California College of Arts, the Levi Strauss Foundation and Remake for the San Francisco premiere of Made in Cambodia, a film short by Asad Faruqi, the cinematographer for Oscar winning documentary short ‘A Girl in the River’ and ‘Saving Face.’ Keynote: Paul Dillinger (Head of Global Product Innovation at Levi Strauss & Company) on the future of ethical fashion. Panel Discussion: Learn how the Remake Journey to Cambodia, recently featured on NBC, has forever changed three graduating fashion students’ lives and affected their view on the fashion industry. More info 

4. Tuesday April 25, 6:30pm – 9:30pm : Re:Fashion Workshop
Handcraft Studio School : 10368 San Pablo Ave, El Cerrito 94530
A night of “re-fashioning” fun and cocktails. We are partnering with some of the best artisans in the Bay Area to show you how to save your used or damaged clothing. You will walk away with three techniques in your arsenal: mending, natural dyeing, and embroidery.
Buy tickets here. 
$15 early bird
$20 regular
10 lucky early birds will get a free Wildlife Works Apparel t-shirt to dye at the event!

5. Wednesday April 26, 7pm – 9pm : Fashion Revolution’s Night Out  – Hayes Valley
Similar to NYC’s “Fashion’s Night Out”, this will be an evening filled with shopping, drinks, giveaways and discounts! As a part of Fashion Revolution Week, “Fashion Revolution’s Night Out” will exclusively illuminate ethical and sustainable stores!
Register here. 

6. Wednesday April 26, 6pm – 8pm : Party at Cuyana
Cuyana Showroom: 291 Geary St. 2nd Floor San Francisco
Evening party will feature an exhibition of the women who make our clothes, pre-monogrammed pieces from Cuyana’s archived collections and a curated selection of Soko’s artisan-driven jewelry. RSVP

7. Thursday April 27, 7pm – 9pm : Fashion Revolution’s Night Out  – Uptown Oakland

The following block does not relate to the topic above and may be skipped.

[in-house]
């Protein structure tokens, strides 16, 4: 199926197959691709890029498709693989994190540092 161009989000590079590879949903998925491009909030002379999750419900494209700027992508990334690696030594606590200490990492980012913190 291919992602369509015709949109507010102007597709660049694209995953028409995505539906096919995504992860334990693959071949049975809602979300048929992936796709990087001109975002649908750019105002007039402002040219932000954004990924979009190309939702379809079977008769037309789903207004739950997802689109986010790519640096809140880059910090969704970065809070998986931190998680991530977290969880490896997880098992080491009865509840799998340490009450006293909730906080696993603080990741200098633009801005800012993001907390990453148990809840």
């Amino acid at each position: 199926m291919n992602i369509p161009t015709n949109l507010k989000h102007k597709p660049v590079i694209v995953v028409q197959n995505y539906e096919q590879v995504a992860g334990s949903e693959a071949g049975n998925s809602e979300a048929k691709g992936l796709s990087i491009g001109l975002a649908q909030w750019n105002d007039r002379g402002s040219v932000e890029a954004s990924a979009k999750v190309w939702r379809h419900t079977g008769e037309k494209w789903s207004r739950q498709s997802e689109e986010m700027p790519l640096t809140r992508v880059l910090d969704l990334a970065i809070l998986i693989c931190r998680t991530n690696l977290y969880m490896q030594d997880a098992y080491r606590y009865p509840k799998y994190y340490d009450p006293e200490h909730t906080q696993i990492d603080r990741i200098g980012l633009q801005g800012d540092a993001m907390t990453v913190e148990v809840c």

Similar to NYC’s “Fashion’s Night Out”, this will be an evening filled with shopping, drinks, giveaways and discounts! As a part of Fashion Revolution Week, “Fashion Revolution’s Night Out” will exclusively illuminate ethical and sustainable stores!
Register here. 

8. April 28, 6-8PM : In-House Production Discussion
Les Lunes 3027 Fillmore Street
CEO of Les Lunes, Anna Lecat, a serial entrepreneur and a pioneer of ethical manufacturing in China, hosts an open discussion on how Les Lunes ethically manages the manufacture high-quality products in their China-based workshop. Tickets

9. Saturday April 29, 10am – 11:45am : Ethical Brand Portraits 
Union Square
Silk Roll is hosting Iconic #whomademyclothes Portrait Session (10:00-11:45 AM) at SilkRoll studio in Union Square. RSVP here 

10. Saturday April 24, 11am – 4pm : Indigo & Shibori Dye Workshop
Walnut Creek Community Center
Lead by Jenny Fong, founder of Modern Shibori Tickets here

11. Sunday May 7, 11am – 6pm : Urban Air Market x Fashion Revolution and Demonstration
On May 7th, 2017, Urban Air Market is partnering with Fashion Revolution to give shoppers a way to meet the makers of their favorite local brands, find sustainable alternatives to irresponsible fast fashion apparel, and have their voices heard. Tickets 

*Fashion Revolution Selfie Booth Take a selfie in the Fashion Revolution photo booth and call out your favorite brand with the hashtag #whomademyclothes

*Refashion Workshop Give your old t-shirts new life with a fun re-fashion workshop hosted by The Loome.

*Fashion Drop-Off Cleaning out your closet? Bring your used garments to UAM and SilkRoll will give you points towards second-hand designer apparel.

*Sustainably Made Fashion Want to support transparency in fashion, but don’t know how? Meet brands that are making a difference.

Fashion Revolution


5 Steps to Green up Your Closet

5 Steps To A Sustainable Closet

Believe it or not, having a sustainable wardrobe is crucial to our planet’s health, and to yours.

fashion pollutes

According to surveys, most people only wear about 20 percent of the clothing in their closets. Coupled with the fact that the average woman has $500 worth of unworn clothing in their wardrobe and you can see that there is clearly a problem. Fast fashion has trained us to buy throw away fashion that’s worn once and thrown out. The average American tosses 82 pounds of textile waste each year, which adds up to 11 million tons of the stuff from our country alone. It’s time to convert to a sustainable wardrobe.